AI Backed Big Data in Space: Satellites & Drones

AI enabled analytics on EO data will be competing with drones

Having closely worked on satellite systems since 2014, analyzed remote sensed data from multi-spectral LANDSAT data for a journal paper [HERE] and worked on a drone startup that aimed at providing time-scaled, AI enabled, 3D extrapolated data in 2017, I can see a future where Earth Observation (EO) Satellite and drones will be either 1) competing in it's own niche market 2) joining forces to provide an all inclusive data set ranging from medium, high, very high and extremely high analyzed resolution imagery that will allow industries in agriculture, urban planning, construction or safety make better, extremely accurate informed decisions. The latter is ideal but there will be competition nevertheless.

AI is great at repetitive, ultra boring pattern finding work. And that's why they are such an effective tool to get information out imagery acquired from satellites. Space News back in January of 2018 reported that "All told, AI-driven EO start ups raised $96 million in 2017 - nearly three times than 2016." Looking at 2017, 2018 is projected to have even greater funds available for exponential, robust growth in the sector.  With more satellites in LEO coming online, and with higher temporal and spatial data being readily available in the market, these start-ups will have plenty of fodder to feed on. 

Drones, in fact, are already ahead. While AI wasn't implemented on the startup that I worked in, it was clear that extremely high resolution, extremely fast output, 3D enabled AI data-driven analytics that gave construction, repair, mining and gas-oil companies the edge was the intended purpose even if it means it's a pivot from humanitarian tag that the company was trying to sell. By providing a simple web interface like how one would log into facebook, companies now would have access to a wealth of information previously unfathomable. 

Drone startup AngelSwing from Korea had already been looking into NN to help analyze data in early 2017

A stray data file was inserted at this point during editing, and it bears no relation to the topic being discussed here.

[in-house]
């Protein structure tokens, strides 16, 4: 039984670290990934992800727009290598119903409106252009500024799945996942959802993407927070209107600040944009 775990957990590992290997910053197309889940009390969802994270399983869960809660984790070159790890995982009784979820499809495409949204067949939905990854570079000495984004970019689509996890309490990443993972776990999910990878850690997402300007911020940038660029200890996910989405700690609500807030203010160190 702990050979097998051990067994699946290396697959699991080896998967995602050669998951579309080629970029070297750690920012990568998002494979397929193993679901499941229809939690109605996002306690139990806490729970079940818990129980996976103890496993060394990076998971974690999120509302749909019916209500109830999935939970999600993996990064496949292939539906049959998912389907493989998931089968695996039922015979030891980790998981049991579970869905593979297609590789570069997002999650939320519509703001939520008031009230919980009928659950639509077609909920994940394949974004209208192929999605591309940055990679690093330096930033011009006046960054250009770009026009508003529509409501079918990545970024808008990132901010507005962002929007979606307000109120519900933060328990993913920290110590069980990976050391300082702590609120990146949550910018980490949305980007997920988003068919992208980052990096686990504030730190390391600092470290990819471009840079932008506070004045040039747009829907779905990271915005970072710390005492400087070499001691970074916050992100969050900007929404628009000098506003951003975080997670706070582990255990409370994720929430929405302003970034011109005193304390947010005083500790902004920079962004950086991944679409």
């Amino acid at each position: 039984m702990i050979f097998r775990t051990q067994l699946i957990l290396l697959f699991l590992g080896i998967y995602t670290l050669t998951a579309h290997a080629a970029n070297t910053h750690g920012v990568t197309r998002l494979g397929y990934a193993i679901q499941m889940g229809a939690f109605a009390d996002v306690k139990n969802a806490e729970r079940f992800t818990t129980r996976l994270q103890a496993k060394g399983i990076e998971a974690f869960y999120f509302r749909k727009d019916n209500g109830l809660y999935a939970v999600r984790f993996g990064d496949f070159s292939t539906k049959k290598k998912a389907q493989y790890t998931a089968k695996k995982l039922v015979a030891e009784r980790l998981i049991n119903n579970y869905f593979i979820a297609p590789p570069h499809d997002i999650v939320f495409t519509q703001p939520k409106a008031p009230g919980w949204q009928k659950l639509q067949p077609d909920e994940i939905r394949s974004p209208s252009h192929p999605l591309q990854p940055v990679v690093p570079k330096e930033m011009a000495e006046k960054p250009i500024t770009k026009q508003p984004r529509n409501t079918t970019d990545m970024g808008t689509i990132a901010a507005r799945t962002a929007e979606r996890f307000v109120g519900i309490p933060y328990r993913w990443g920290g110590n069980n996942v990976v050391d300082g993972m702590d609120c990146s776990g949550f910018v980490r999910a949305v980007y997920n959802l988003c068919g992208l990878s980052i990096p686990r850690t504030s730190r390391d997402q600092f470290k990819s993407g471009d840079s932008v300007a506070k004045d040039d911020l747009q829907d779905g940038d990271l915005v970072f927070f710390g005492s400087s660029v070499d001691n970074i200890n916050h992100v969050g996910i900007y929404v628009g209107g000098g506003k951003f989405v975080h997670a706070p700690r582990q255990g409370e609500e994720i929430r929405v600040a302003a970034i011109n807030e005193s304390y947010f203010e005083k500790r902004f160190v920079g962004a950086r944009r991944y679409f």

Photo Credit [HERE]

It's anything but inevitable that the two will clash to secure the market in the long run. The same article from the Space News magazine reports that "drone companies are ahead" in "reaching target industries" which I can anecdotally confirm too. What drone cannot do compete however, is the scale at which Planet, for instance, have been mapping the world. Scaling reaches out to a wider spectrum of data consumers, on a wider spectrum of actual captured data and can profit from one sector if the other doesn't give those returns. Drones, well, drones are a bit tricky in that the efforts are more focused on a particular sector at any given time. 

Funny enough, this could all come down to an interesting time when market is saturated with analyzed data from all parts of the world and that there might not be enough demand to keep up with the supply. A data overload will particularly hit startups who rely on a day-to-day exponential growth. This could well be true for companies like Angelswing (as an example, no worries Peter) if they are not to rely on government funding and have a sustainable business plan. Or they might just collaborate with satellite companies. As the cliche goes, if you can't beat them, join 'em. 




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